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Is Huntington Beach really the Maga stronghold Californians fear?

In a small beach shop in downtown Huntington Beach, California, the face of Donald Trump stares down from a wall covered in T-shirts bearing his likeness. “Impeach This,” one reads, with an image of the former president showing both middle fingers.

“He’s our best seller,” says Abdel Nate, who sits on the tills. “The boss doesn’t care about politics. He’s not red or blue, he just cares about his business making more money.”

Huntington Beach – located around 50 miles south of Los Angeles and known locally as “Surf City” – has all the laid back characteristics of a typical southern California beach town; bright sunshine, palm trees, with cafes and bars lining the front.

However, though the pro-Trump sentiment is palpable, locals dispute previous portrayals of the city as a “Maga stronghold” at the heart of the historically liberal Golden State, and say that the Republican presence is not as aggressive as is being made out.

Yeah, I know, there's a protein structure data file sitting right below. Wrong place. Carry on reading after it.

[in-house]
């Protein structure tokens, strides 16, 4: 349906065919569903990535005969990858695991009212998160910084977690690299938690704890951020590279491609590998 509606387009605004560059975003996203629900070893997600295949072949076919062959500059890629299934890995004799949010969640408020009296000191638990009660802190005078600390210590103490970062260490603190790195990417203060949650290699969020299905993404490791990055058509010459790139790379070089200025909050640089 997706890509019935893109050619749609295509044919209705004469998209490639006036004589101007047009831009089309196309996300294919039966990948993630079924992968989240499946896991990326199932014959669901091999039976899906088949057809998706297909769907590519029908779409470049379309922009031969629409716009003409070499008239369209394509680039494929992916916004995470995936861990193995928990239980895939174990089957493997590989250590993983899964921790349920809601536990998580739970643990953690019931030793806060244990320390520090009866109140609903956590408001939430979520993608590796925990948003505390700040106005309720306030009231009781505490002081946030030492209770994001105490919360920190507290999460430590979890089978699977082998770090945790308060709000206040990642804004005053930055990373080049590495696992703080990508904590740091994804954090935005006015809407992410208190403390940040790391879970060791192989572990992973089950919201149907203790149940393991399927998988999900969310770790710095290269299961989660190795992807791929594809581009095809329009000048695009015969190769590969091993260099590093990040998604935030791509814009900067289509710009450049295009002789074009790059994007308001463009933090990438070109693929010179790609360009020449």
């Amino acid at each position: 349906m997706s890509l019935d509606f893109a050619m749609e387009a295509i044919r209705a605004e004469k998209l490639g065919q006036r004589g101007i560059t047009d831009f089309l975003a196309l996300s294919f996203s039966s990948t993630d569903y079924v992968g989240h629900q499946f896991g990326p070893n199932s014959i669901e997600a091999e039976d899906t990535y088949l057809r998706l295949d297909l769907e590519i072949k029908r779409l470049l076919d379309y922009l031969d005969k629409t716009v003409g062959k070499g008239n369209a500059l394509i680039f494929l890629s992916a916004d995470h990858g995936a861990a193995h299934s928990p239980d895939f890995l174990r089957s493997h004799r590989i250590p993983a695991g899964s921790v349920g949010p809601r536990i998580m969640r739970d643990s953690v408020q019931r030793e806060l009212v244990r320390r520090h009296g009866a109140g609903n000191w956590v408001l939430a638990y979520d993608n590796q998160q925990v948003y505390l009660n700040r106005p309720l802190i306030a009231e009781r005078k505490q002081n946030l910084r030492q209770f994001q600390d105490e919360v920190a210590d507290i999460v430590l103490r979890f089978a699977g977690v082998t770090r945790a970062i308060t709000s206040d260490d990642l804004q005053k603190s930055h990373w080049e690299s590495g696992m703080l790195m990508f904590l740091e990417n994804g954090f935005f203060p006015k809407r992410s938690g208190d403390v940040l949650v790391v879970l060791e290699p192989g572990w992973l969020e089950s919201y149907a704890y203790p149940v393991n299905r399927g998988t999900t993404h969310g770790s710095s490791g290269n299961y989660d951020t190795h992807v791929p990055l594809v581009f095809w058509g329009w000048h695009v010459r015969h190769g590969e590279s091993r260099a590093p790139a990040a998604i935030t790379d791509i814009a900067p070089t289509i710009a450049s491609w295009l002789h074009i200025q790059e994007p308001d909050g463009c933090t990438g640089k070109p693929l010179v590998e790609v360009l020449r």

Whether or not the enclaves of supporters for Mr Trump along the west coast will remain as passive as the US general election November rolls around, perhaps remains to be seen.

Huntington Beach has been described as a ‘Maga stronghold’ in California

(Mike Bedigan/ The Independent)

‘Just people’

“I feel like it’s to each their own,” Abdel tells The Independent.

The 25-year-old has been living and working in Huntington Beach for two and a half years while he studies at nearby Orange Coast College. “It’s definitely different from when you go to any other city [along the west coast], like Long Beach, LA or anywhere in LA County,” he says. “Over here it’s a lot more Republican.”

Huntington Beach, one of Orange County’s largest cities, has long been associated with conservative beliefs, though in recent years the actions of local authorities has drawn attention to more right-wing stances.